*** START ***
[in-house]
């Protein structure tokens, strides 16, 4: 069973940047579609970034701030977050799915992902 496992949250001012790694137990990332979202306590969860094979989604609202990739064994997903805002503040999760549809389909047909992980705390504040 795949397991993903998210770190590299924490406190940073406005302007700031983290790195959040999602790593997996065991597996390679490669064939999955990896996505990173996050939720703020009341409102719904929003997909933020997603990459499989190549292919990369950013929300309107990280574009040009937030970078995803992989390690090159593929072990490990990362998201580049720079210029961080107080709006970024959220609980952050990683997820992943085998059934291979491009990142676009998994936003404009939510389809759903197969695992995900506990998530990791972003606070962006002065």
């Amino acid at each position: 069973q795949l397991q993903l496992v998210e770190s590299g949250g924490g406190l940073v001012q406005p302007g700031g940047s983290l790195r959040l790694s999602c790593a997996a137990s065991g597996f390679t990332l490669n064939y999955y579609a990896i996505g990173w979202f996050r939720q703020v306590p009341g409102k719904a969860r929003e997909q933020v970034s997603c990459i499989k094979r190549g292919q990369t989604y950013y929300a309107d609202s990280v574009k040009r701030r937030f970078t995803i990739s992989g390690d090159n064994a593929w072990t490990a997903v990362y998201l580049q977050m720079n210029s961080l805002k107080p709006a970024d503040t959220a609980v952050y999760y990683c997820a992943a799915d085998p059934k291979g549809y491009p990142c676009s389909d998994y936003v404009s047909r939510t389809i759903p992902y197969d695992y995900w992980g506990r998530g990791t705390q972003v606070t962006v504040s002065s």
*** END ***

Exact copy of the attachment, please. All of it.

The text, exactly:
[in-house]
């Protein structure tokens, strides 16, 4: 069973940047579609970034701030977050799915992902 496992949250001012790694137990990332979202306590969860094979989604609202990739064994997903805002503040999760549809389909047909992980705390504040 795949397991993903998210770190590299924490406190940073406005302007700031983290790195959040999602790593997996065991597996390679490669064939999955990896996505990173996050939720703020009341409102719904929003997909933020997603990459499989190549292919990369950013929300309107990280574009040009937030970078995803992989390690090159593929072990490990990362998201580049720079210029961080107080709006970024959220609980952050990683997820992943085998059934291979491009990142676009998994936003404009939510389809759903197969695992995900506990998530990791972003606070962006002065």
């Amino acid at each position: 069973q795949l397991q993903l496992v998210e770190s590299g949250g924490g406190l940073v001012q406005p302007g700031g940047s983290l790195r959040l790694s999602c790593a997996a137990s065991g597996f390679t990332l490669n064939y999955y579609a990896i996505g990173w979202f996050r939720q703020v306590p009341g409102k719904a969860r929003e997909q933020v970034s997603c990459i499989k094979r190549g292919q990369t989604y950013y929300a309107d609202s990280v574009k040009r701030r937030f970078t995803i990739s992989g390690d090159n064994a593929w072990t490990a997903v990362y998201l580049q977050m720079n210029s961080l805002k107080p709006a970024d503040t959220a609980v952050y999760y990683c997820a992943a799915d085998p059934k291979g549809y491009p990142c676009s389909d998994y936003v404009s047909r939510t389809i759903p992902y197969d695992y995900w992980g506990r998530g990791t705390q972003v606070t962006v504040s002065s």